Stack & Tilt Swing vs. Conventional Swing

I've read countless articles regarding both swing types and I must say I'm partial to the conventional swing type.  But with that said, I want to explain the fundamental differences and key benefits of each swing type. Both swing techniques can be effective respectively, but one is more designed for accuracy, while the other, distance.


Conventional Swing

Your body weight should be centered between your feet 50/50, and also be resting on the balls of your feet (not on your heels or toes). When viewed from front on, your lead shoulder should be higher than your trailing one, tilting your spine away from the target; ball position should be centered or slightly ahead.  Viewing down the line – your arms should be hanging close to straight down from your shoulders, your knees and elbows should be relaxed and unlocked and your lead arm should be visible above your trailing one. Your shoulders hips and feet should all be parallel to your target line. 

Stack & Tilt

Your body weight should be slightly favoring your lead foot on about a 55/45 split.  Much like the conventional setup, your lead shoulder is higher than you trailing one – but this is mostly to do with the fact that trailing hand is lower on the grip than the other. Despite this, your spine should be straight and perpendicular to your knees, shoulders and feet. When viewed head on your shoulders should be stacked over your hips – meaning if you drew a straight line down from either shoulder, it would intersect each knee.  Both your feet should also be slightly flared out. 

Backswing & Transition

Stack tilt image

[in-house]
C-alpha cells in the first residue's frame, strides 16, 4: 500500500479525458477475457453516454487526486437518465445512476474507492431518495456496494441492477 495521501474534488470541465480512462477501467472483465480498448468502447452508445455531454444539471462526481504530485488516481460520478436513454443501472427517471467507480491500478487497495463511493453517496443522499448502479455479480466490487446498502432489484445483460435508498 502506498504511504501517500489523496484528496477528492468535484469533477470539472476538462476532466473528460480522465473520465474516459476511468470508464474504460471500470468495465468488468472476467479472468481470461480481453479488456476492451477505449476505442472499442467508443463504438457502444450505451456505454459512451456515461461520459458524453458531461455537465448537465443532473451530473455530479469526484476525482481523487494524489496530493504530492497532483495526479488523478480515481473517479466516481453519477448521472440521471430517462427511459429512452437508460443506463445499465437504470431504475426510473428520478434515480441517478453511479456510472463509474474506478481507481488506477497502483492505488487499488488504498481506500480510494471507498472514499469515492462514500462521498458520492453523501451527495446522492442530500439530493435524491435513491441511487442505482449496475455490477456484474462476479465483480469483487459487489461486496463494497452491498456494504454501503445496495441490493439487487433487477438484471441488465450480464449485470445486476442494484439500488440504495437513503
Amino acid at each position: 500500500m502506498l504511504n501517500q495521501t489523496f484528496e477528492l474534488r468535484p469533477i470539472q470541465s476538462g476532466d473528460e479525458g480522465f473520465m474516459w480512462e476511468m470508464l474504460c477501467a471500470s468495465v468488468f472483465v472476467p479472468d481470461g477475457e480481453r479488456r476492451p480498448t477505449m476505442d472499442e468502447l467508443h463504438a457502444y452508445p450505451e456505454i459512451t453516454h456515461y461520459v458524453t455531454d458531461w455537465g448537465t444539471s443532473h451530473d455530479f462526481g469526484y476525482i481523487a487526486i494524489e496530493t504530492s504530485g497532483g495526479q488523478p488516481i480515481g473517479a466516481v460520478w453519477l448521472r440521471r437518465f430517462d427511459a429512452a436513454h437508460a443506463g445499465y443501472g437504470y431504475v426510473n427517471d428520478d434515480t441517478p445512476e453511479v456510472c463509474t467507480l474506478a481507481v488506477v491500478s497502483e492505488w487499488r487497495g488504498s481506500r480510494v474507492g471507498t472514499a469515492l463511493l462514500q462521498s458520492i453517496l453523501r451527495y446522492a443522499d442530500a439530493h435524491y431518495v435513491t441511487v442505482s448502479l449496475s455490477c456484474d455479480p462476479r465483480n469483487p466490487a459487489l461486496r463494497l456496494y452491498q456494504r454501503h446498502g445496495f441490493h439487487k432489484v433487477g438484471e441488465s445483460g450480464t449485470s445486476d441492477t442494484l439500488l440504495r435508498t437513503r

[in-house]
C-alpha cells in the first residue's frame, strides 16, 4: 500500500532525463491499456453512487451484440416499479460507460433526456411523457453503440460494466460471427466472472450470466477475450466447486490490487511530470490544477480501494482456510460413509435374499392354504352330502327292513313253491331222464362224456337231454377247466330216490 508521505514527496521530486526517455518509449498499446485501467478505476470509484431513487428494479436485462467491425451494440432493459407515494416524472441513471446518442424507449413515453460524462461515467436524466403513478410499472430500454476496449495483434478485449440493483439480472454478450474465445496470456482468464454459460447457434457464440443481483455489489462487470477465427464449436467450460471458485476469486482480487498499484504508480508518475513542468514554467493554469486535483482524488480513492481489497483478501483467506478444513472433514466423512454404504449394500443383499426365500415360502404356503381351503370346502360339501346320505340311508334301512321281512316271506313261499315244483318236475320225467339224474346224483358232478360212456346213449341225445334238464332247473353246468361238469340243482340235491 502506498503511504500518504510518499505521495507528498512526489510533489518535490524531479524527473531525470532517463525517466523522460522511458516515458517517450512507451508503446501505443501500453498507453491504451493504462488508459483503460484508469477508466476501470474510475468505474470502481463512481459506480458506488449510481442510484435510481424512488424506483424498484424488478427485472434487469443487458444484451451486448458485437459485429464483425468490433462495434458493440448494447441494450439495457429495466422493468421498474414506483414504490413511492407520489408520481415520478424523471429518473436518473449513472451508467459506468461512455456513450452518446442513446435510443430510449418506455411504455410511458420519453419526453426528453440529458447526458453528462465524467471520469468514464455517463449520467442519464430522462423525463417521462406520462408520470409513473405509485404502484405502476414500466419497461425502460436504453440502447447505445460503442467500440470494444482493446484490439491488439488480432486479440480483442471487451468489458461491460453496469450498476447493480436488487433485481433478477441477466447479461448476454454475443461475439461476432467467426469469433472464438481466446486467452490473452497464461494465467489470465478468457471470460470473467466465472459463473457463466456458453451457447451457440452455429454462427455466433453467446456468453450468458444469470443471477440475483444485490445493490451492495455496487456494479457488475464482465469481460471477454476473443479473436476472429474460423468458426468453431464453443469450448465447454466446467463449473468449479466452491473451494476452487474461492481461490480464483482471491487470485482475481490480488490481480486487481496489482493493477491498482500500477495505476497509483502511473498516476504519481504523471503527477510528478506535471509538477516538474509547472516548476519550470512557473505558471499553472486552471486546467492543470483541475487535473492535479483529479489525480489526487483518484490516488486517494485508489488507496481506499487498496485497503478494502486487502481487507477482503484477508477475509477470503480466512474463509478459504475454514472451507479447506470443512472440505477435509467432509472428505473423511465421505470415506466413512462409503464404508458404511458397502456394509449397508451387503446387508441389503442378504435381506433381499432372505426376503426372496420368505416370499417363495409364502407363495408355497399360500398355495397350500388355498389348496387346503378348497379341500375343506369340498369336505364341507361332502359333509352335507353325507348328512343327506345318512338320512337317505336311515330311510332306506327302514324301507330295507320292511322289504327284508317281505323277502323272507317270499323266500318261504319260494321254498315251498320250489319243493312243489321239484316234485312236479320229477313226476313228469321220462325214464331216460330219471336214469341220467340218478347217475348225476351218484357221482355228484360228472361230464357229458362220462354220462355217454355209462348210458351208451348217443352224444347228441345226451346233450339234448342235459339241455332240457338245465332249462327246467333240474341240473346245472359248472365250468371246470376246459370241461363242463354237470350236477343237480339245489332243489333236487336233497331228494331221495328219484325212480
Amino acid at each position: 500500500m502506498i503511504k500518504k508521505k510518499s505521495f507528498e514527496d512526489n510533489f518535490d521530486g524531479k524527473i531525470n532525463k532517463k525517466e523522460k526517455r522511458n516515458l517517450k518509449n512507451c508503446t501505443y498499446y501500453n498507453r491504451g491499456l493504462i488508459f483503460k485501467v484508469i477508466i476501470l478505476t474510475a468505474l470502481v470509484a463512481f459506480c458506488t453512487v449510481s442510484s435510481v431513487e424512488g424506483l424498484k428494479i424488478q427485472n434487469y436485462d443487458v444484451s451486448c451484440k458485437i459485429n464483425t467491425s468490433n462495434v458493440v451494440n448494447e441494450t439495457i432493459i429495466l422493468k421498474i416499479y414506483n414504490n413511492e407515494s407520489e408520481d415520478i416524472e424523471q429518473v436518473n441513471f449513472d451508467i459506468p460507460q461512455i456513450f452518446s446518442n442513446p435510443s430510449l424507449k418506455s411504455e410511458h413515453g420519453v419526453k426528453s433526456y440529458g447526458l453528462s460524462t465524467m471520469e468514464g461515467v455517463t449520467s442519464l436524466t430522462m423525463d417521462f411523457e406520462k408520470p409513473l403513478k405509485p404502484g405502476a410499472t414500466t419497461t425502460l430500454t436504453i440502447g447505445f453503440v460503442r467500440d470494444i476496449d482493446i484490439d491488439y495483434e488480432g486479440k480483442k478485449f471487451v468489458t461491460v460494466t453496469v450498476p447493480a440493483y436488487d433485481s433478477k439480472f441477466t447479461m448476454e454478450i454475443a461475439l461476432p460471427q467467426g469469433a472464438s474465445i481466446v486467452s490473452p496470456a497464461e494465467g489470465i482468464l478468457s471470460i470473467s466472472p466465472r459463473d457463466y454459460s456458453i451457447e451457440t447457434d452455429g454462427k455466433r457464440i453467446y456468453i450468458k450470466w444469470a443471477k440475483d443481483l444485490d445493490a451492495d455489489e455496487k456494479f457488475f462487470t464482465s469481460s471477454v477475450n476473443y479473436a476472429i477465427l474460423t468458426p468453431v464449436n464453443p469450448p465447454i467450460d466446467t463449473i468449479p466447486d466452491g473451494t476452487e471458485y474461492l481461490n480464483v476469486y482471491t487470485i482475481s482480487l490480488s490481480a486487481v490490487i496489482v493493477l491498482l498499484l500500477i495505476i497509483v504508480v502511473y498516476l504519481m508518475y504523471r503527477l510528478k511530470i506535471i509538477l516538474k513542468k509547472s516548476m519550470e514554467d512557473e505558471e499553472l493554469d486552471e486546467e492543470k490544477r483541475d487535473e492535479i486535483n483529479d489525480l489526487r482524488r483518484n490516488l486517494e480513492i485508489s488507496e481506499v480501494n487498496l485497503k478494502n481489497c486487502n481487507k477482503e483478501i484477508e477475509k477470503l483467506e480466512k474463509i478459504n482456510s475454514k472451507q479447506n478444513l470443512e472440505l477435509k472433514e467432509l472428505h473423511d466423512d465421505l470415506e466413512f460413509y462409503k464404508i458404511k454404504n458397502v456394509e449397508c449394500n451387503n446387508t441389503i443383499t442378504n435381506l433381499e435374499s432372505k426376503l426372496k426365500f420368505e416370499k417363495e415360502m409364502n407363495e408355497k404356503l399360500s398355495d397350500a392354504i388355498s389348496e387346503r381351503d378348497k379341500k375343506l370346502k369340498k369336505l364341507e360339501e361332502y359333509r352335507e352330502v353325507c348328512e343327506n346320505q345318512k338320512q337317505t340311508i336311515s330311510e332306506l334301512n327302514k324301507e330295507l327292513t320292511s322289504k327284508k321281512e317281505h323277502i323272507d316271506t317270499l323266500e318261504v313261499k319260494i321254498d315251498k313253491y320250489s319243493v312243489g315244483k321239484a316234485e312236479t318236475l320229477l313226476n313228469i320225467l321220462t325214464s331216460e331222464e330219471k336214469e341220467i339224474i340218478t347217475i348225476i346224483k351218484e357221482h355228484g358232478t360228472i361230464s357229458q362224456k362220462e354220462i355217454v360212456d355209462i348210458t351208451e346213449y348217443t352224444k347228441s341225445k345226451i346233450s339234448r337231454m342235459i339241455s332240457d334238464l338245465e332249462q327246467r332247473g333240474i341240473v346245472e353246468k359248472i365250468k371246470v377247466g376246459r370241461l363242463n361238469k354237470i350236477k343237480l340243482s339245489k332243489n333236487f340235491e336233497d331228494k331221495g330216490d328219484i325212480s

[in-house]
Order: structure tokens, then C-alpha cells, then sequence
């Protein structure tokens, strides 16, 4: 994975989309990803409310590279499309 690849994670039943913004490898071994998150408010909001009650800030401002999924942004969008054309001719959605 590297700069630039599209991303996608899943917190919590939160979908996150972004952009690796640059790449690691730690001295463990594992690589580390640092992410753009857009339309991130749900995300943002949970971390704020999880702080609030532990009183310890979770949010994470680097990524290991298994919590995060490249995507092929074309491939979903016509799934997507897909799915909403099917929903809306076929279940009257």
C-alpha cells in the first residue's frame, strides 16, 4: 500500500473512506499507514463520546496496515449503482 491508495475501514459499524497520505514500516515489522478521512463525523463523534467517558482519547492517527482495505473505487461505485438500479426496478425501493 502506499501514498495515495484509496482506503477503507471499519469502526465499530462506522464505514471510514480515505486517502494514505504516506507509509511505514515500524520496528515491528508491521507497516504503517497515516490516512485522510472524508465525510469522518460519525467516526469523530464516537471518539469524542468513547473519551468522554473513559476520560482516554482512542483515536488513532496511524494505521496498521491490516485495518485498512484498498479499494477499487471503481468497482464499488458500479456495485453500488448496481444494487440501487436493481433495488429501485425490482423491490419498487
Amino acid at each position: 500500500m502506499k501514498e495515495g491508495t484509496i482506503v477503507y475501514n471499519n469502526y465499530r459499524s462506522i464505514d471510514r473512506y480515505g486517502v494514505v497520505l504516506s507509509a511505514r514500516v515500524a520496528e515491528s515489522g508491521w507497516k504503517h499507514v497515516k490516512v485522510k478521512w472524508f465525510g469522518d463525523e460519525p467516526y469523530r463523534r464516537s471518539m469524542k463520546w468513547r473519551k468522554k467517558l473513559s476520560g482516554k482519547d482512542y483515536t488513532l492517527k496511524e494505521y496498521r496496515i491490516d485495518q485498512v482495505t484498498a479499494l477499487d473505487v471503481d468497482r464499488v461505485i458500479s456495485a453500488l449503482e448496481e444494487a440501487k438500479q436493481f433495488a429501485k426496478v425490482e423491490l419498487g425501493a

Conventional Swing

Your backswing extends back as your body begins to coil – your weight slowly transitions to your right side as your wrists begin to cock. As you reach the top of your backswing, your weight is transitioned to about a 70/30 split on your back leg with most of this weight positioned on your trailing foot’s instep. You’re fully coiled, with most of your body behind the position of the ball. This is an incredibly powerful position and you see it among most other ‘loaded’ sports positions – baseball, hockey, sprinting.  

Stack & Tilt

The stack & tilt’s backswing remains very centered or leaning slightly to the front foot in terms of your body weight (see the image for a good visual view of this swing technique). Your shoulders rotate circularly  around your spine, as this happens your lead leg will bend and your trailing leg will straighten… this leads to a spine angle that is slightly leaning towards the target at the top.  Your head and body is almost directly in line with the ball. From this position there is no need to shift your body weight again.  


The stack and tilt method considers the conventional weight-shift to be a nuisance because you have to shift the weight back forward on the follow-through; which leaves a lot of players behind in the dust. This is where you get to see the fundamental difference between these two swing types.  The conventional swing is a distance oriented motion – whereas the stack & tilt is a balance of distance and accuracy (based on the simplicity and repeatability of the swing).   

Conventional Swing